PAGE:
Pyeongchang 2018

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North and South Korea join together to compete as unified Table Tennis Team

North and South Korea had not faced each other across the table tennis net since 2001.

So their quarter-final match-up in the ITTF World Team Championships in Sweden was hotly anticipated.

But it didn’t happen.

Instead, in an extraordinary turn of events, the teams announced that they did not want to compete against each other.

Instead, they will form a unified Korean team to compete in the semi-finals on Friday.
 

The announcement

There was little sense of the drama that was about to unfold when both Koreas walked out into the Halmstad Arena.

Everything appeared normal as the tracksuited teams lined up and shook hands prior to their last eight encounter.

But once the formalities were over, an announcement was made.

The players gathered together as it was revealed that they did not wish to play against each other.

Rather than contest the quarter-final, they had agreed to join forces and progress to the semis automatically.

The reaction

This latest move was enthusiastically received by ITTF President Thomas Weikert.

“When I informed the Board of Directors about this development, the unified team received a standing ovation from the delegates who showed their sign of support to this historic move,” – Thomas Weikert

The last time a unified Korea team played the world table tennis championship was in 1991, where the women’s team captured a shock win over China in the final.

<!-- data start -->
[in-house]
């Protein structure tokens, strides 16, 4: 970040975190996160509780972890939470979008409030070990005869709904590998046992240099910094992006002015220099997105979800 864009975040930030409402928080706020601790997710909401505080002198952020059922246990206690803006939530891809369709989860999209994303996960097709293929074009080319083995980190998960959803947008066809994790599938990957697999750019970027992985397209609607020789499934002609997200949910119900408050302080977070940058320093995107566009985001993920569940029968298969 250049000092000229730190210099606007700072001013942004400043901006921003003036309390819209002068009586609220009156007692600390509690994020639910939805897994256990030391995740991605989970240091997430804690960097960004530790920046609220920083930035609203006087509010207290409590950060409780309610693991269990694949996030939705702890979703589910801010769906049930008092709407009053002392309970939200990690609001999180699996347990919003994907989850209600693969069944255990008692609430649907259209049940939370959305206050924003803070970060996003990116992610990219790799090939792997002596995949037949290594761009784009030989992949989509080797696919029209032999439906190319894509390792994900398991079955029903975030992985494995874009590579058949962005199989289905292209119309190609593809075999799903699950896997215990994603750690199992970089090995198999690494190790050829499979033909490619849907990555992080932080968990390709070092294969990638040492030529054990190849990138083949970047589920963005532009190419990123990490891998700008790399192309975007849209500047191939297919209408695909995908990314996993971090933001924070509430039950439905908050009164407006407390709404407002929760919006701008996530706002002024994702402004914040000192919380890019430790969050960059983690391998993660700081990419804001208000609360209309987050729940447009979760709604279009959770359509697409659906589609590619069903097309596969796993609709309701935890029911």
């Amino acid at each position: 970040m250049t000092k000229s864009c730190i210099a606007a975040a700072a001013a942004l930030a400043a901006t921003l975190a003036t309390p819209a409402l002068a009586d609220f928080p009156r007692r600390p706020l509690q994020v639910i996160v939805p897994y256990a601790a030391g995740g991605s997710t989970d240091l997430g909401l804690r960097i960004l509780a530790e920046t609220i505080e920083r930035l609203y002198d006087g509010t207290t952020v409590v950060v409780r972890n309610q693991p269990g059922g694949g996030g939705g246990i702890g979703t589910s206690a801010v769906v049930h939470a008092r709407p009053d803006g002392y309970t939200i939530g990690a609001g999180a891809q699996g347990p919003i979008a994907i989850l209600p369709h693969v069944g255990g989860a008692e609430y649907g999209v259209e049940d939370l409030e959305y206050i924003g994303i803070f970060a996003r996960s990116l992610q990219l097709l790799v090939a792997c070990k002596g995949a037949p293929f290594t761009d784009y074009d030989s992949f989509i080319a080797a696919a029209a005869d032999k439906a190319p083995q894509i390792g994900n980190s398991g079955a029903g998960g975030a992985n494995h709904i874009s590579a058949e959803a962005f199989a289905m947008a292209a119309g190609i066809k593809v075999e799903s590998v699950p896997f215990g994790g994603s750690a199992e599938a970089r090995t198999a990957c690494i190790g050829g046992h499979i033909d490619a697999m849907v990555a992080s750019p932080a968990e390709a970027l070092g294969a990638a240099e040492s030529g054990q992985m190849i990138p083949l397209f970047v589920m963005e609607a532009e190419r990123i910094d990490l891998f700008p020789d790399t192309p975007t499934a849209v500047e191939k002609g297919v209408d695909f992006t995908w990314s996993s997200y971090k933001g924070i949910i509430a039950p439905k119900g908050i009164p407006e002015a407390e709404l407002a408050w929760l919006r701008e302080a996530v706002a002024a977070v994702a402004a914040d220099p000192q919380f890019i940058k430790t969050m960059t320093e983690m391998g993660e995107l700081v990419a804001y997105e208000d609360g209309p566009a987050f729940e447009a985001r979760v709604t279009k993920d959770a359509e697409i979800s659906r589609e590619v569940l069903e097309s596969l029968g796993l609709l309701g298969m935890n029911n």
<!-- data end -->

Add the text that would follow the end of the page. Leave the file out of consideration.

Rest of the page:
“It’s really unbelievable, but now we are a united team. Actually, I don’t know what I’m feeling now, because I heard about this news last night, but at that time, it was still unclear if it is going to happen. I’m really surprised,” said South Korea’s Suh Hyowon.

Suh continued: “I saw a movie about the united team in 1991. I feel a little bit strange that I’m in the united team now, and I hope we can make something like it was in the movie.”

North Korea’s Rio 2016 bronze medallist Kim Song I added:

“I was surprised about the power of the united team (in 1991). Who knew then that they could beat China at that time? So now we are together, and I believe now that we can do anything.”

PyeongChang 2018

This latest development comes hot on the heels of the history-making PyeongChang 2018, where both teams marched together at the Opening Ceremony.

The two Koreas also joined forces to field a combined women’s ice hockey team at those Winter Olympics.

Japan or Ukraine now await in the last four in Halmstad, with both teams seated at the bench during the match as a sign of unity.

 

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